* The Tunisian problem is not only its deep political crisis, but an unbridgeable gap between the state and civil society. Its problem is also the collapse of vital social systems including the Judiciary, health and educational systems. The widely-known corruption of the families of Ben Ali and his wife has become an example, a model and an excuse for a corrupt police, administration, and judiciary etc. If one adds to this endemic corruption, the lack of transparency, the absence of evaluation, which could lead to questioning the ruler’s responsibilities, one can imagine the integrity of those systems with ties to the political system. Some people argue that Tunisia is doing well economically, especially when you compare it with other Arab countries, including those which are much richer This is true, but not because of Ben Ali’s policies. Let us say that this is in spite of Ben Ali and his policies. Tunisia has enjoyed a growth rate of 7 percent since the seventies because of its industrious, educated population, its expatriates working abroad, mainly in Western Europe who send remittances to Tunisia, its tourism sector, and also due to a small but dynamic entrepreneurial and business community. Even businesses are complaining about the negative role of the two families (Ben Ali’s and his wife’s) hoping to share in their profits from every fruitful field, and trying to control the economy with the same techniques used to control the society. Tunisian society is also in a deep moral ; spiritual crisis. The climate of fear, humiliation, and despair is undermining the spirits of the people and especially the youth. The rates of suicide, divorce, and crimes are rising and mosques have never been so full.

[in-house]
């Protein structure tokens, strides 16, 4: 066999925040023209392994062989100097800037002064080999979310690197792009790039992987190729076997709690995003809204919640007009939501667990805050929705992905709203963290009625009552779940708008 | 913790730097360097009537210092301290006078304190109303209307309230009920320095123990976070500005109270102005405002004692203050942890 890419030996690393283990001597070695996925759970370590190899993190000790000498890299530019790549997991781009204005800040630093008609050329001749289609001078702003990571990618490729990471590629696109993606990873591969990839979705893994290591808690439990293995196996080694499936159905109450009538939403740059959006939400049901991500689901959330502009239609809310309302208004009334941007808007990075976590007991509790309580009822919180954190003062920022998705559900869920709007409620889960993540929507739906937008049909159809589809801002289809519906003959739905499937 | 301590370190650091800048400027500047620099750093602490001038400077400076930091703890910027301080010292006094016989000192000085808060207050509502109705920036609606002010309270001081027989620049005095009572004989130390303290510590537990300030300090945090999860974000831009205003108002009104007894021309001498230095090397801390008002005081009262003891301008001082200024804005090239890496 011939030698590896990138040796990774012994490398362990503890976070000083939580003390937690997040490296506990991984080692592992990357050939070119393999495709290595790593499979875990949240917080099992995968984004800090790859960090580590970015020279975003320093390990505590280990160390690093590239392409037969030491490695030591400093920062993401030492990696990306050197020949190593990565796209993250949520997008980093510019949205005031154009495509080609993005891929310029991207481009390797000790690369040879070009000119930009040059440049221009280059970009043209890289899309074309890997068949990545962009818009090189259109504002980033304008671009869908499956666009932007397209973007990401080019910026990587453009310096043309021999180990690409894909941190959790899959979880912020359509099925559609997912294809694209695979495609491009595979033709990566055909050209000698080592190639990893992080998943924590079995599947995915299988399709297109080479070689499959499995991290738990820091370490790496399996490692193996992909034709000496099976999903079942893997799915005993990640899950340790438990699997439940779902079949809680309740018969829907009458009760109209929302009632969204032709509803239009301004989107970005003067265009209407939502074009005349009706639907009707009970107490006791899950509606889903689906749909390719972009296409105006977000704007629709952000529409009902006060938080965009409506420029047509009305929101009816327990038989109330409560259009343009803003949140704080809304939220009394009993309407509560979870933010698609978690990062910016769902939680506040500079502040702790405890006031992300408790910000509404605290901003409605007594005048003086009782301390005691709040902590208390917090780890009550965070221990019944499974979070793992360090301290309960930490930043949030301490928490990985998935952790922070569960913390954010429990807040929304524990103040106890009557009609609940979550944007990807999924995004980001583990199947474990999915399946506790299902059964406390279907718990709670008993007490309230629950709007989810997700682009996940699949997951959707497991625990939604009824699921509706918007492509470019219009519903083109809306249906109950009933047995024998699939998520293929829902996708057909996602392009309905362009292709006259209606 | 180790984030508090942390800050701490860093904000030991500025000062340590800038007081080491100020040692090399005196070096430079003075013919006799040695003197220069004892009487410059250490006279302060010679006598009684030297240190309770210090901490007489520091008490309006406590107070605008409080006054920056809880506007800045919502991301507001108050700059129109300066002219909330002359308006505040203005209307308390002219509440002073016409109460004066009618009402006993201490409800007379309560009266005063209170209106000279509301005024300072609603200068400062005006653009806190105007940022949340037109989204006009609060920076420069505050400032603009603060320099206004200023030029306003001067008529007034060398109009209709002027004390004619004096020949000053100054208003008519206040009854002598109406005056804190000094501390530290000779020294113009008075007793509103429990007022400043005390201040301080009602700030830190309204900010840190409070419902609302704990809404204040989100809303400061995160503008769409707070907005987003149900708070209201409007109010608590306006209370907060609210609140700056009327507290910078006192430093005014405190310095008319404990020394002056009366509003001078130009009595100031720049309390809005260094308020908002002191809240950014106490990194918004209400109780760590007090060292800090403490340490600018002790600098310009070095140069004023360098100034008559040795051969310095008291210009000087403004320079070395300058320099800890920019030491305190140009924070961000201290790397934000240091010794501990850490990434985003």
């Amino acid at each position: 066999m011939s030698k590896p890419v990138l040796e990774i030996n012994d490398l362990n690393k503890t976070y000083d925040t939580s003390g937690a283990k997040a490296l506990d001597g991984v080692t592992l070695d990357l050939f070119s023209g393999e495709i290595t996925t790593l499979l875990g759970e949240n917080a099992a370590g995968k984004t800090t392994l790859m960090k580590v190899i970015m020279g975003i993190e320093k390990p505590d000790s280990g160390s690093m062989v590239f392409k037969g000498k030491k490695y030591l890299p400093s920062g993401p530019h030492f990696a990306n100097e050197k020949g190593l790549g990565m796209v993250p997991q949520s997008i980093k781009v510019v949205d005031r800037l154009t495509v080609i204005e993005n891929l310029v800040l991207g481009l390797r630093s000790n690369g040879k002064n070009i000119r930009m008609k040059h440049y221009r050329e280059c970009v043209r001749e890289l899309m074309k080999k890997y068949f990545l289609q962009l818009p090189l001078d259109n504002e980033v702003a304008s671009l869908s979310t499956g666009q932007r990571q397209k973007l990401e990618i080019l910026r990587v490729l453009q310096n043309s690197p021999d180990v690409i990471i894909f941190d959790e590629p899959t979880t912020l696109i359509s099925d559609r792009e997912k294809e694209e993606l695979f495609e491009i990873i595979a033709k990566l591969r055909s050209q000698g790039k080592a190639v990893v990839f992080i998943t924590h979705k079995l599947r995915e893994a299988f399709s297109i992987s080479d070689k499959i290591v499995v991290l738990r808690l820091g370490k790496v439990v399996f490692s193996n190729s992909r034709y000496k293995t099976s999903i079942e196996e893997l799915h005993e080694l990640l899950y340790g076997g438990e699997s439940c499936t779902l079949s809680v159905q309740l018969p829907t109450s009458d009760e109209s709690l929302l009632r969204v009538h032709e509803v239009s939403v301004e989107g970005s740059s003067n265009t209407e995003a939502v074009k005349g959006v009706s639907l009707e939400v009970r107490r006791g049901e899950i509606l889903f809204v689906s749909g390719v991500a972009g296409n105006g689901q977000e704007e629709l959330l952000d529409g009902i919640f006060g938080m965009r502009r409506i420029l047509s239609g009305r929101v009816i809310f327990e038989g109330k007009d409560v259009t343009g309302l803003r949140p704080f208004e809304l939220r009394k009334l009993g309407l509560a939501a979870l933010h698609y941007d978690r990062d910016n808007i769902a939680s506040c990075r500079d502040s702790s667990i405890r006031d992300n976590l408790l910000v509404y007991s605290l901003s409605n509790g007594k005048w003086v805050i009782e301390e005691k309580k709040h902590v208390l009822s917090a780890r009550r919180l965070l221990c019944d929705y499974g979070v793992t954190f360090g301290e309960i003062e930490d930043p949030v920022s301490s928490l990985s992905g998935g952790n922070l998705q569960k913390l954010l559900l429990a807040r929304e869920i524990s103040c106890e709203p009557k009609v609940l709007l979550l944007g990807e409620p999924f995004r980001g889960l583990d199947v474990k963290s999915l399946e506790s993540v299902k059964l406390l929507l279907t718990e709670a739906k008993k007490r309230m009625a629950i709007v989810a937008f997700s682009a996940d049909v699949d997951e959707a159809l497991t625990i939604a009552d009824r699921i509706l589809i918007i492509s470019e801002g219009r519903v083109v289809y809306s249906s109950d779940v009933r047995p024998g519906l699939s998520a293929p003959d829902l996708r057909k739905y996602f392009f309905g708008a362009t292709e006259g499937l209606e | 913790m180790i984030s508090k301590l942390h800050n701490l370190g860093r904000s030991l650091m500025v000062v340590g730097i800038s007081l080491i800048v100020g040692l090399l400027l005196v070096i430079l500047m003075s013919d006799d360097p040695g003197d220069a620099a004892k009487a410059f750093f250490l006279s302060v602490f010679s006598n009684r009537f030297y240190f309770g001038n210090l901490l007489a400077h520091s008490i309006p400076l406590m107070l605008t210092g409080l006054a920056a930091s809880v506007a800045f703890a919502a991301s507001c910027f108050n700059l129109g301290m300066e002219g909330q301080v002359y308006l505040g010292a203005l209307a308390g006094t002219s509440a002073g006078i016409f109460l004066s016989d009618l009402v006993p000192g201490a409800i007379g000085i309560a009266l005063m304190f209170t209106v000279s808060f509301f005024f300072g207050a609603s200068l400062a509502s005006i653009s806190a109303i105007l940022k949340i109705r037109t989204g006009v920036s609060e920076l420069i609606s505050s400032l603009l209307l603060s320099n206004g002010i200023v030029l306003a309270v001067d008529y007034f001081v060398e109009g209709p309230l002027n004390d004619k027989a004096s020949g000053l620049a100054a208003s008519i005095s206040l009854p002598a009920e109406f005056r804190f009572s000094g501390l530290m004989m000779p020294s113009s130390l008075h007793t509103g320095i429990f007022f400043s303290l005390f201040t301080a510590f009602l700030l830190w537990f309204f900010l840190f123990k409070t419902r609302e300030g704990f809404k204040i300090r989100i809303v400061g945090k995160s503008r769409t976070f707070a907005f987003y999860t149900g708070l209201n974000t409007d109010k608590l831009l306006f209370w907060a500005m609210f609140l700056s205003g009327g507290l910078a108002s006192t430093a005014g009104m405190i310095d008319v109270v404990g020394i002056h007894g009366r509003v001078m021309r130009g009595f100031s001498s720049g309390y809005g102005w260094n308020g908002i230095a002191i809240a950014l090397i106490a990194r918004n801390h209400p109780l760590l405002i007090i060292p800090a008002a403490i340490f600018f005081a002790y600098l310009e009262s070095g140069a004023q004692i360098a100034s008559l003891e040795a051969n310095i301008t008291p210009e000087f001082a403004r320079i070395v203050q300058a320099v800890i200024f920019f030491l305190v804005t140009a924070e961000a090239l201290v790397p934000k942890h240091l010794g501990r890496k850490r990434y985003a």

In December 2006 Tunisia faced for the first time since 1980, an uprising perpetrated by an unknown Islamist armed group. This might be the beginning of a new era of violence which could be extremely harmful for an economy depending on six million European tourists visiting Tunisia every year. What we know for sure is that many Tunisians are fighting in Iraq and that they might come back at any time. Ben Ali’s policy - refusing all political reforms, sticking to power, preparing a new 99 percent win in the next presidential elections in 2009, in the context of a growing economic and social unrest - is leading Tunisia inevitably towards more suffering and an unpredictable future. The Tunisian people are peaceful ; the Tunisian opposition is pragmatic, moderate and has never called for violence. But neither the society as a whole, nor civil society in particular can accept the continuation of such a regime. Of course it is our duty as Tunisians and our responsibility, to achieve democracy and our second independence. But we do know that part of the arrogance of Ben Ali comes from the support he gets from the West, especially from the U.S. government. On behalf of an oppressed Tunisian people,let me thank those of you here from American civil society, including NGOs which have supporting and protecting human rights defenders and civil society advocates in different parts of the world, including in Tunisia. But let me remind the U.S. government that by supporting a dictator like Ben Ali and others like him in the Arab world , hoping that they will help with the war on terror , they are mistaking the arsonists for the fire fighters. ***